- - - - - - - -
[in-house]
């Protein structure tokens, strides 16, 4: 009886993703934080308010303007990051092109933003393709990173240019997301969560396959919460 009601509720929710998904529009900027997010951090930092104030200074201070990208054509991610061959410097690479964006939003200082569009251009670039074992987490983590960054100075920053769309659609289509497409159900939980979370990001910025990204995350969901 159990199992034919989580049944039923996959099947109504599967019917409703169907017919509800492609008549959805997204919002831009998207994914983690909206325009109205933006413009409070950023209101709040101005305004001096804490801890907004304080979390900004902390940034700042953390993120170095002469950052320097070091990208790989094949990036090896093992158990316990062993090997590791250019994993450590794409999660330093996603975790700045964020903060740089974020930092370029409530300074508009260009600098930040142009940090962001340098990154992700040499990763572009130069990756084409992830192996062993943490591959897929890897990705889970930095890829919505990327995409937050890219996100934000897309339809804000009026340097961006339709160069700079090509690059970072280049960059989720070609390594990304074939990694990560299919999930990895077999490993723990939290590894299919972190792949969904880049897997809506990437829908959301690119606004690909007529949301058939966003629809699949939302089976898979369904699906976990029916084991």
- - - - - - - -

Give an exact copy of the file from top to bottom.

[in-house]
């Protein structure tokens, strides 16, 4: 009886993703934080308010303007990051092109933003393709990173240019997301969560396959919460 009601509720929710998904529009900027997010951090930092104030200074201070990208054509991610061959410097690479964006939003200082569009251009670039074992987490983590960054100075920053769309659609289509497409159900939980979370990001910025990204995350969901 159990199992034919989580049944039923996959099947109504599967019917409703169907017919509800492609008549959805997204919002831009998207994914983690909206325009109205933006413009409070950023209101709040101005305004001096804490801890907004304080979390900004902390940034700042953390993120170095002469950052320097070091990208790989094949990036090896093992158990316990062993090997590791250019994993450590794409999660330093996603975790700045964020903060740089974020930092370029409530300074508009260009600098930040142009940090962001340098990154992700040499990763572009130069990756084409992830192996062993943490591959897929890897990705889970930095890829919505990327995409937050890219996100934000897309339809804000009026340097961006339709160069700079090509690059970072280049960059989720070609390594990304074939990694990560299919999930990895077999490993723990939290590894299919972190792949969904880049897997809506990437829908959301690119606004690909007529949301058939966003629809699949939302089976898979369904699906976990029916084991």